Tuesday, May 3, 2011

Pathetic Pirates: The Good Puritan

Most people have some inkling of the famous marooner Alexander Selkirk whose adventure in the wild islands off the coast of modern day Peru would become the basis for Daniel Defoe’s Robinson Crusoe. What many people are not aware of is that Defoe wrote about another man who voluntarily marooned himself rather than join the piratical crew of a captain he found morally reprehensible. Today then, I offer the story of Philip Ashton and his sixteen months on the island of Roatan in the Bay of Honduras.

Ashton was a New Englander from the area of Salem, Massachusetts who was raised in the Puritan faith. He asked for and received his parents’ permission to sign on aboard a merchant as an able seaman some time in his late teens. By 1722 he was a capable hand at sea aboard a schooner plying the Atlantic and Caribbean waters up and down the coasts of Central and North America. That summer, in early June, fate changed everything for Ashton and his mates.

The merchant upon which Ashton sailed was taken by the notoriously sadistic pirate Ned Low and her men pressed into his service. Ashton did as he was commanded, working Low’s Fortune along side others more enthusiastic than he for a pirate’s life, but he refused to sign Low’s articles and actually become a pirate. He saw in Low everything “reprehensible in the eyes of God”. Ashton determined to escape rather than sail under Low’s black flag.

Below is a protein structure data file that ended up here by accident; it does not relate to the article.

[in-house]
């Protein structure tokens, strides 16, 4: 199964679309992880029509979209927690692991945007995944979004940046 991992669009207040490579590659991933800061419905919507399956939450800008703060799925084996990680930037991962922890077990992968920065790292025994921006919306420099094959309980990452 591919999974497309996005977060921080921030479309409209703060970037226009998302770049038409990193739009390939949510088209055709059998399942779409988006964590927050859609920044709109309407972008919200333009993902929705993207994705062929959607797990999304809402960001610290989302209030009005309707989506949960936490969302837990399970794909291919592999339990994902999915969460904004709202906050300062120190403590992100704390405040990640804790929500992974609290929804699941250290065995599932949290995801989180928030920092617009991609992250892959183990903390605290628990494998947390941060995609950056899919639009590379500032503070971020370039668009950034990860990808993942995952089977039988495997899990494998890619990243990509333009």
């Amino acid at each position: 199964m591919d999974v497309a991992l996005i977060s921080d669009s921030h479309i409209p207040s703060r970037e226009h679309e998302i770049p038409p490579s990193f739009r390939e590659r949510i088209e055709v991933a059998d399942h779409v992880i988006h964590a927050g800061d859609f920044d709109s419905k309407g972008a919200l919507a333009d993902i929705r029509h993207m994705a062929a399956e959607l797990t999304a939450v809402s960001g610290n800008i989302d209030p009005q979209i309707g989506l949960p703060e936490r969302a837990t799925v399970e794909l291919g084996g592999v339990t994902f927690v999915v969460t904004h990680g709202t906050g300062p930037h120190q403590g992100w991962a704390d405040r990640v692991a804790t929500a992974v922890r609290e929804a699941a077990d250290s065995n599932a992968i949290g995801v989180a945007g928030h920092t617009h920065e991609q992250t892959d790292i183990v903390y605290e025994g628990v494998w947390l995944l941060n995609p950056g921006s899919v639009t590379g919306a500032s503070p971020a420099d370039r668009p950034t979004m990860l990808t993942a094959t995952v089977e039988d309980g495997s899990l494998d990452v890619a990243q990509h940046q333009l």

His escape attempts proved futile time after time and his continued bids for freedom enraged one of Low’s lieutenants so thoroughly that the man tried to shoot Ashton not once but four times. When the pistol misfired each time, the man drew his cutlass. Ashton escaped his assailant, according to Defoe, by jumping headlong into the ship’s hold. Other incidents had similar results and, though Ashton was a decent hand aboard ship, Low’s men came to despise him.

After being party to the taking of a dozen prizes, Ashton saw another opportunity for escape when Low put in to a little archipelago now known as the Bay Islands off the coast of modern Honduras. Ashton was selected to go ashore with a party to refresh the ship’s water and, through a ruse of looking for coconuts, he managed to hide in the dense forest of Roatan Island. Though his mates called out for him repeatedly, Ashton refused to rejoin them. As Defoe writes in Ashton’s voice:

Thus was I left on a desolate island, destitute of all help and remote from the track of navigators; but, compared with the state and society I had quitted, I considered the wilderness hospitable and the solitude interesting.